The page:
Airborne transmission of coronavirus can occur during medical procedures, says WHO

General view during a press conference of the World Health Organization (WHO) organised by the Geneva Association of United Nations Correspondents (ACANU) amid the COVID-19 outbreak, caused by the novel coronavirus, at the WHO headquarters in Geneva, Switzerland, on July 3, 2020. (Reuters)

The World Health Organization (WHO) said on Thursday airborne transmission of the novel coronavirus can occur during medical procedures that generate aerosols.


The agency said some outbreak reports related to indoor crowded spaces have suggested the possibility of aerosol transmission, combined with droplet transmission, such as during choir practice, in restaurants or in fitness classes.

The WHO on Tuesday acknowledged “emerging evidence” of the airborne spread of the novel coronavirus, after a group of scientists urged the global body to update its guidance on how the respiratory disease spread.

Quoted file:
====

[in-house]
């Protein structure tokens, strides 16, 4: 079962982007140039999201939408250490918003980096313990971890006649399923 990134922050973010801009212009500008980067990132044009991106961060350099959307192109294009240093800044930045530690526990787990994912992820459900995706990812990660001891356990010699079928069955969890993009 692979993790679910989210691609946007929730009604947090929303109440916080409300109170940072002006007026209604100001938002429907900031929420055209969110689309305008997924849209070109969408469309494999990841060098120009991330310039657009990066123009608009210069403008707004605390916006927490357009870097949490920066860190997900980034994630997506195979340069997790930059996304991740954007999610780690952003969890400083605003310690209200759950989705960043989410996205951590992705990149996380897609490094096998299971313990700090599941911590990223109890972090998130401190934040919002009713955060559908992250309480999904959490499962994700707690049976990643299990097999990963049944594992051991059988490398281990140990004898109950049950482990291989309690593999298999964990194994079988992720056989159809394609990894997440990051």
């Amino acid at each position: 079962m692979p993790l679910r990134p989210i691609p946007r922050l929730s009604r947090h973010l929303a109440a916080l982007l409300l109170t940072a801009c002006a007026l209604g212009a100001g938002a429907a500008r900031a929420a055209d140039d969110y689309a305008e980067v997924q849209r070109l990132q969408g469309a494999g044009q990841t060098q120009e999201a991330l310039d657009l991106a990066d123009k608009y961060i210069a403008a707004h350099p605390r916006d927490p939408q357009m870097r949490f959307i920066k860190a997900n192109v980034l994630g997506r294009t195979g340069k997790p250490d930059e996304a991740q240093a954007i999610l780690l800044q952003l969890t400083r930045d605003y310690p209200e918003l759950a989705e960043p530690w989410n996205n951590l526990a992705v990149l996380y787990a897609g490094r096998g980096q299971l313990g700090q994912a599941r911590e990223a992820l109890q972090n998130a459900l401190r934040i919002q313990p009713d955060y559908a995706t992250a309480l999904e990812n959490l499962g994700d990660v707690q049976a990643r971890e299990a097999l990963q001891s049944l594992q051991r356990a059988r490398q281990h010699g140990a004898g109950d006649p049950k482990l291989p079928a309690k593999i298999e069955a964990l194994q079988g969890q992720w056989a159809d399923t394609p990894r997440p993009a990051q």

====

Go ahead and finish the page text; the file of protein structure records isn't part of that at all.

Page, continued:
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Earlier on Thursday, WHO Director-General Tedros Adhanom Ghebreyesus said that former Liberian President Ellen Johnson Sirleaf and former New Zealand Prime Minister Helen Clark will head a new panel tasked with giving “an honest assessment” of the global response to the coronavirus pandemic.

WHO whose agency is facing a US pullout following Trump administration complaints about its early handling of the virus emergency, announced the appointments to the newly created Independent Panel for Pandemic Preparedness and Response.

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More than 12 million coronavirus infections have now been recorded across the world, over half in the United States and Latin America, according to an AFP tally of official sources at 0955 GMT on Thursday.

At least 12,063,425 cases and 549,451 deaths have been recorded, with the number of infections doubling since May 31. About half of those who caught the virus have recovered.

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With 3,055,101 cases and 132,309 deaths, the United States is the worst-hit country, with Brazil second having registered 1,713,160 cases and 67,964 deaths.

The tallies probably reflect only a fraction of the number of infections as many countries test only the most serious cases.

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Last Update: Thursday, 09 July 2020 KSA 19:09 - GMT 16:09
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